Concern is mounting that shrinking liquidity at Noble Group Ltd. is edging Asia’s largest commodity trader closer to losing its investment-grade credit rating, as its bonds fall to the lowest in three years.
On Monday, Noble’s Chief Executive Officer Yusuf Alireza said the company’s seen some counterparties trim credit lines. While Alireza said he expects the situation to normalize later this year, on Wednesday Moody’s Investors Services cut its outlook on the firm’s Baa3 score to negative.
Noble’s 6.75 percent 2020 dollar bonds fell 1.2 cents on the dollar to 95.12 cents as of 5:55 p.m. in Hong Kong, the least since 2012, Bloomberg-compiled prices show. The notes dropped 2.2 cents on the dollar Wednesday, their biggest one-day decline in almost two weeks. BBB scored Asian securities tracked by a JPMorgan Chase & Co. index returned 0.03 percent in the week to Aug. 12, while BB rated bonds dipped 0.61 percent.
The move by Moody’s is adding to concern even after Noble spent half a year defending its accounting practices against critics led by Iceberg Research and short-seller Muddy Waters LLC. Noble’s position is further complicated by a rout in commodity prices, which has forced the company to expend more capital, reducing its liquidity.
“Liquidity is the lifeblood of a commodity trader,” said Charles Macgregor, a credit analyst at Lucror Analytics Pte in Singapore. Moody’s decision “will now place more pressure on Noble’s banking group. We would expect that one or more of the banks may be required by their risk management units to reduce limits.”
Noble’s stock fell 1 percent to S$0.50 Thursday after a 11.4 percent drop Wednesday. Credit default swaps insuring the company’s debt against nonpayment jumped 13 basis points Wednesday to 664.3 basis points, the highest since May 2009, during the global financial crisis.
Noble Group last month hired PricewaterhouseCoopers LLP to conduct a third-party review of its accounting, seeking to put the criticism against it to rest. PwC’s report, posted on Monday, confirmed that Noble complied with international accounting standards while recommending the firm improves its governance and methodology used to value long-term contracts.
While the review was ongoing some counterparties chose to limit Noble’s credit, Alireza said. To compensate, Noble used letters of credit or cash and the company’s business wasn’t materially affected, he said.
“Certain counterparties have used the excuse of the PwC review to wait for that” to release credit lines, Alireza said during an earnings call in response to a question about whether counterparty credit issues would normalize in the second half.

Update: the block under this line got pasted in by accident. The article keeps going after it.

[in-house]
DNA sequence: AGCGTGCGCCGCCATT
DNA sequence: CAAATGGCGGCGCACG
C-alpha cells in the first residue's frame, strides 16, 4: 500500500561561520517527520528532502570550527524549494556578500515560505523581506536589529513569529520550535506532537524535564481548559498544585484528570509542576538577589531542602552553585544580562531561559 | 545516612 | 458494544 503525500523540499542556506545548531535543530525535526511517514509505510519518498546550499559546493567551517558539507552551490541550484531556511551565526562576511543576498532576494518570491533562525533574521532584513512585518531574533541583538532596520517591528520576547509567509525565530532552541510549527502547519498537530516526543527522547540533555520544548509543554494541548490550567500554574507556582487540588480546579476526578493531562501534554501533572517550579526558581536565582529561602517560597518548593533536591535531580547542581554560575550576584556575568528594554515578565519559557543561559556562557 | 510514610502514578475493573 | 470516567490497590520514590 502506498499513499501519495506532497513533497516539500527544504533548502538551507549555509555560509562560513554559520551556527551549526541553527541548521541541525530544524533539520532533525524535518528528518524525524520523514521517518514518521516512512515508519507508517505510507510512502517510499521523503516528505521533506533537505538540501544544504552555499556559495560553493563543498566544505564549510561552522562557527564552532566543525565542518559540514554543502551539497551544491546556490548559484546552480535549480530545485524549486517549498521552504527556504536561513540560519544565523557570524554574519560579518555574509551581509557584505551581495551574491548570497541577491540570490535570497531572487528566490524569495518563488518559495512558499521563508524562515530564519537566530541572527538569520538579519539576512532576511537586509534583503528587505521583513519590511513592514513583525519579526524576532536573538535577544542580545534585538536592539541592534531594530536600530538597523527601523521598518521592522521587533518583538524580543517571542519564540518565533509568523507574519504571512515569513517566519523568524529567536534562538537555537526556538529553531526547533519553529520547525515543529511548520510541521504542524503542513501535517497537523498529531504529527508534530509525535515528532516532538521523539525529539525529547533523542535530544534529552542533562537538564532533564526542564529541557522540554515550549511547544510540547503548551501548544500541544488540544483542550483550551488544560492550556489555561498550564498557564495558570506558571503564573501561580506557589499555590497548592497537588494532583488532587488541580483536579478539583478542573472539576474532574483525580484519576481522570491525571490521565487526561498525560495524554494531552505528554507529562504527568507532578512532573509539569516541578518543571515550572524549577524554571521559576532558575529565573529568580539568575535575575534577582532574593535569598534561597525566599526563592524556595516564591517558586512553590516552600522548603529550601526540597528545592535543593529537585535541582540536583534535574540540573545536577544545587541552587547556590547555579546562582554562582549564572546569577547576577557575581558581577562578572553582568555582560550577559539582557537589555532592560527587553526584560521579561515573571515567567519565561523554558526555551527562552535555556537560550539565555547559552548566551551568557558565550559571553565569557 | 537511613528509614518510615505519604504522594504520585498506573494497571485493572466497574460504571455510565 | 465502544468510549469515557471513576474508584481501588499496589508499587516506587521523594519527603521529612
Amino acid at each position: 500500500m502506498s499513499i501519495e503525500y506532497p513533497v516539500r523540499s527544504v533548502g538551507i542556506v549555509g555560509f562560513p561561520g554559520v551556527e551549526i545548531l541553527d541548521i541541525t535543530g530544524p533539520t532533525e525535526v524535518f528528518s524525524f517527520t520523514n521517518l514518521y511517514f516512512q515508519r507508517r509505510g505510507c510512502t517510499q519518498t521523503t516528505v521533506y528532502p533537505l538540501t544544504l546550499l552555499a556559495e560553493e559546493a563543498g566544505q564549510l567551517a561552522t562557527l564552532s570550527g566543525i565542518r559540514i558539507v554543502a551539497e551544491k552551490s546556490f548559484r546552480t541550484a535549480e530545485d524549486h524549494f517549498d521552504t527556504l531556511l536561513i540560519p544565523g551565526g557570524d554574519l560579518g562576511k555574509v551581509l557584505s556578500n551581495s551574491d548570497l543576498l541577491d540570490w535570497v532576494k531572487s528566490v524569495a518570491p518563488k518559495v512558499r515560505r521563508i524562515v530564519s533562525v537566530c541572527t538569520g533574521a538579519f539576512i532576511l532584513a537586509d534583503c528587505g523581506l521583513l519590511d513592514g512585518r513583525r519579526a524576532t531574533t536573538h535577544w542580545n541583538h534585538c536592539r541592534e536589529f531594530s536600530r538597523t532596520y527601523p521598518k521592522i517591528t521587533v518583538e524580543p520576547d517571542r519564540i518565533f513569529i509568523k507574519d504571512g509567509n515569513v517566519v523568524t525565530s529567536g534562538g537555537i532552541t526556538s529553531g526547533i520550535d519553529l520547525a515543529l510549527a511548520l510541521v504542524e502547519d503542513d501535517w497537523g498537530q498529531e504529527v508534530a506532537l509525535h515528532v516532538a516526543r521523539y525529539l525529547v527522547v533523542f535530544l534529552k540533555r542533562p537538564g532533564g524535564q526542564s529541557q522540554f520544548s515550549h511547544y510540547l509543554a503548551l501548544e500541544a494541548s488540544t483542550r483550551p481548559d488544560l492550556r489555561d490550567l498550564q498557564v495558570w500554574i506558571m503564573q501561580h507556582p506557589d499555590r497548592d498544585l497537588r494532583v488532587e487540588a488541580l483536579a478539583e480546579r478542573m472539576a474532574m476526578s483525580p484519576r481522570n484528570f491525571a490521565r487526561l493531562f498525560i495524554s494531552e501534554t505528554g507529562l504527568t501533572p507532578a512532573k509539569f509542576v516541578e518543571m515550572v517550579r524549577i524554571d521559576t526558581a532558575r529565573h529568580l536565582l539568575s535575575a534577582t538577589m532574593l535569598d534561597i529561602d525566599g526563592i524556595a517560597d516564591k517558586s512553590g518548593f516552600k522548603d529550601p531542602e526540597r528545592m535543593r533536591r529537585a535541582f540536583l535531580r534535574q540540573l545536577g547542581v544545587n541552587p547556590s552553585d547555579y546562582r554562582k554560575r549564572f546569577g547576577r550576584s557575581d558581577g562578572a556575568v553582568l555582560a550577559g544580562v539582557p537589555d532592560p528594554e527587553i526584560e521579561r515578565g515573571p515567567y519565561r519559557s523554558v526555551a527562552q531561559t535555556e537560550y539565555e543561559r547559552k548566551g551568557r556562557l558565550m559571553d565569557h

“If we had a counterparty that historically gave us a $200 million credit line and they change it to $50 million, (they) have told us they’d review it after the PwC review,” Alireza said.
Moody’s noted Wednesday that Noble’s liquidity profile weakened in comparison with the last few years. The company has $1.1 billion in cash and $1.8 billion in committed bank lines, which is “insufficient” to meet the $3.5 billion in debt due to mature in the next 12 months and the potential commitment to invest $500 million in an associate X2 Resources Ltd., the ratings company said.
“Noble is an investment-grade company with a strong business and ample resources and options, but we want to monitor how they manage the liquidity profile at a time when leverage has risen and the industry environment isn’t particularly favorable,” Joe Morrison, a senior credit officer at Moody’s, said via e-mail.
Noble Group has already taken steps to reduce costs and release working capital, company spokesman Stephen Brown said by e-mail today. As for meeting short-term debt obligations, the company doesn’t expect there to be any refinancing risk and has “a number of financing options,” Brown said. He also said feedback from the company’s stakeholders on the PwC report has been “very positive.”
Standard & Poor’s also changed its outlook on Noble to negative on June 11, citing a weakening in its trading position and cash generation.
S&P didn’t see the need for further action on Noble Group following the publication of the company’s second-quarter results this week, it said Wednesday.
“We expect the company will moderate its working capital, control short-term debt and have sufficient committed bank lines and cash to maintain a strong liquidity position over the next six to 12 months,” S&P analyst Cindy Huang said in an e-mail.
Noble’s business is being the middleman moving raw materials from producers to consumers. In the process, it needs to manage risks associated with the supply and price of the materials in question, as well as the cost of moving them. All of this requires financing, the cost of which can determine how much profit Noble can make.
Since the publication of PwC’s review, Noble has “started the process of reaching out” to its key counterparties, Alireza said on Monday. “It’s a main priority for us.”
“Our clients and our counterparties that know us, that deal with us every day, that know what kind of organization that we run, know the professional service that we provide and know the professional people that they interact with have been supportive,” Alireza said.
Where there’s been pressure inside the credit departments of lenders, Noble has set up meetings to address any concerns and “hopefully go back to normal,” he said.